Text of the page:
I like the structure. I like knowing that I fit somewhere in the company. I don’t in the least mind that, for the moment, my particular spot is “The New Boy.” Being the New Boy means I can only get better (or fail to make an effort and bomb completely, but that’s not my style).

It means the world to me that our AD has taken me on as kind of a protegé. I am grateful for the body that I have, which is well-made for ballet, and especially for my feet, which are apparently all that and a bag of chips (they’re the thing that basically every ballet teacher I’ve ever had has mentioned most specifically). At this point it’s up to me to make the most of what I’ve been given, and to live up to the faith Mr. D has placed in me.

And to learn the slave variation from Le Corsaire and nail down an overhead press lift o.O’

When You Get There

Tomorrow’s my first company class at Actual Ballet Company™[1].

  1. I’m not trying to protect my privacy or be dodgy about where I’m dancing; I’m just trying not to vex the demiurges or whosoever into yanking this gig out from under me 😛 Don’t worry, though, even if I never remember to actually put it in writing, if you’re curious, you’ll be able to figure it out from contextual clues soon enough ^-^’

When I returned to the studio what, four and a half years ago?, dancing for an Actual Ballet Company™ was my top-tier goal: the one that I wanted so much I could taste it, but also knew better than to speak out loud (those demiurges again).

I don’t think it would’ve ended my world if I hadn’t made it to that goal. I mean, to be honest, in life, we make a lot of Big Goals™ that we never reach, and that’s okay. Along the way, sometimes our Life Kayaks™ (I’m Really Into The Trademark Sign Today™ you guys) find their way into different waters, and that’s cool. Sometimes the best place to be is the place you never expected or planned to go.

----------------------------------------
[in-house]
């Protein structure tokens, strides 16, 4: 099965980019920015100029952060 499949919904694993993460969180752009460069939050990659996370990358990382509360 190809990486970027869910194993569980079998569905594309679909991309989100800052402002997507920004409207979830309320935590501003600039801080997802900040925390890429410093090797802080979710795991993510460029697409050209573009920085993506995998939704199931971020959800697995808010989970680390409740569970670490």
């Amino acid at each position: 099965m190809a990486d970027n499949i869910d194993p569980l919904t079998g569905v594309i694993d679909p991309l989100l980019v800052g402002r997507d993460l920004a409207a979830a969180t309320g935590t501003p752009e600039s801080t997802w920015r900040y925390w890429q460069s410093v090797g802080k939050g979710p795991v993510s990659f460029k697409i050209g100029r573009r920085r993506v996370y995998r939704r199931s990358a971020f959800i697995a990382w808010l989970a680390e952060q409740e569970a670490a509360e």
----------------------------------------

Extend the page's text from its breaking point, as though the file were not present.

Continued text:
Anyway, I’m still feeling a little Mind-Bottled™ about the fact that, Holy Hecking Heck, I’m actually dancing for an Actual Ballet Company™ this year—though not to the degree that I felt when the AD first sorta casually asked me if I’d like to[2].

  1. Our AD has this way of making you feel like you’re doing him a huge favor—like, “Hey, would you be interested? We’re going to need a lot of boys for Sleeping Beauty,” and “Hey, would you be willing to be Drosselmeyer in Nutcracker?” Interested and willing barely begin to cover it ^-^ ^-^ ^-^[3]
  2. You can sum up my feelings under the header, “OMG OMG OMG SQUEEEEE!”

Anyway, I’ve encountered an interesting thing about reaching big goals—and of course it’s one of those things that everybody knows, but that isn’t, like, Really Real™ to you until you experience it for yourself.